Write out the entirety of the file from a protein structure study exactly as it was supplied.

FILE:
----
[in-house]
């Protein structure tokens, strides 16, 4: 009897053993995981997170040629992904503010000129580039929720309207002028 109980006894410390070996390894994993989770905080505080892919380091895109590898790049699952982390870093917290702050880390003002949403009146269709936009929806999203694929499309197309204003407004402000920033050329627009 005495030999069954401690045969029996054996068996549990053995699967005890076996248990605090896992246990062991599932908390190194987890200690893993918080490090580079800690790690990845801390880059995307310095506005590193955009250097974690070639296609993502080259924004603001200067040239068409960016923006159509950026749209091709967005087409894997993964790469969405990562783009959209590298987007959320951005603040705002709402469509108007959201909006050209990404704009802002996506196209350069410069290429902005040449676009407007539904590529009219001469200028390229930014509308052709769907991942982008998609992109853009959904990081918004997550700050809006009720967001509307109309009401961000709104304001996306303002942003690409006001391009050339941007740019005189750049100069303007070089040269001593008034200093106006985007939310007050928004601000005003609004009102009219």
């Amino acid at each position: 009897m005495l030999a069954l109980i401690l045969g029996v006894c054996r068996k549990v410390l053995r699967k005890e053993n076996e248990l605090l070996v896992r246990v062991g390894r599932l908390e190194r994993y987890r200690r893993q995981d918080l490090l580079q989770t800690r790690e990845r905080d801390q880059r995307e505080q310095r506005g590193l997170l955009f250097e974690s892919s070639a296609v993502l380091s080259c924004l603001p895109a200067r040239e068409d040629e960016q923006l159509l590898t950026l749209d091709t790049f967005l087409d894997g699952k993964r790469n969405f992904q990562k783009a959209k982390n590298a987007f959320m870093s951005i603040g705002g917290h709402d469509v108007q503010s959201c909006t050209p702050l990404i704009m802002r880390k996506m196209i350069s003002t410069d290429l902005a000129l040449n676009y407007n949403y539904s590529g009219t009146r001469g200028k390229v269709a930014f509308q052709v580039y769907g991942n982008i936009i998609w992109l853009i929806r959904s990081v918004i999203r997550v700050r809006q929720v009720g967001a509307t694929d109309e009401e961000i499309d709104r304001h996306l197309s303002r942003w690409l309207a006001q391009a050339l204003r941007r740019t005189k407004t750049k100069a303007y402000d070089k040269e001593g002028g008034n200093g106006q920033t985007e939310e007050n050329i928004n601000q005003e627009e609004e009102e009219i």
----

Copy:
[in-house]
């Protein structure tokens, strides 16, 4: 009897053993995981997170040629992904503010000129580039929720309207002028 109980006894410390070996390894994993989770905080505080892919380091895109590898790049699952982390870093917290702050880390003002949403009146269709936009929806999203694929499309197309204003407004402000920033050329627009 005495030999069954401690045969029996054996068996549990053995699967005890076996248990605090896992246990062991599932908390190194987890200690893993918080490090580079800690790690990845801390880059995307310095506005590193955009250097974690070639296609993502080259924004603001200067040239068409960016923006159509950026749209091709967005087409894997993964790469969405990562783009959209590298987007959320951005603040705002709402469509108007959201909006050209990404704009802002996506196209350069410069290429902005040449676009407007539904590529009219001469200028390229930014509308052709769907991942982008998609992109853009959904990081918004997550700050809006009720967001509307109309009401961000709104304001996306303002942003690409006001391009050339941007740019005189750049100069303007070089040269001593008034200093106006985007939310007050928004601000005003609004009102009219």
């Amino acid at each position: 009897m005495l030999a069954l109980i401690l045969g029996v006894c054996r068996k549990v410390l053995r699967k005890e053993n076996e248990l605090l070996v896992r246990v062991g390894r599932l908390e190194r994993y987890r200690r893993q995981d918080l490090l580079q989770t800690r790690e990845r905080d801390q880059r995307e505080q310095r506005g590193l997170l955009f250097e974690s892919s070639a296609v993502l380091s080259c924004l603001p895109a200067r040239e068409d040629e960016q923006l159509l590898t950026l749209d091709t790049f967005l087409d894997g699952k993964r790469n969405f992904q990562k783009a959209k982390n590298a987007f959320m870093s951005i603040g705002g917290h709402d469509v108007q503010s959201c909006t050209p702050l990404i704009m802002r880390k996506m196209i350069s003002t410069d290429l902005a000129l040449n676009y407007n949403y539904s590529g009219t009146r001469g200028k390229v269709a930014f509308q052709v580039y769907g991942n982008i936009i998609w992109l853009i929806r959904s990081v918004i999203r997550v700050r809006q929720v009720g967001a509307t694929d109309e009401e961000i499309d709104r304001h996306l197309s303002r942003w690409l309207a006001q391009a050339l204003r941007r740019t005189k407004t750049k100069a303007y402000d070089k040269e001593g002028g008034n200093g106006q920033t985007e939310e007050n050329i928004n601000q005003e627009e609004e009102e009219i």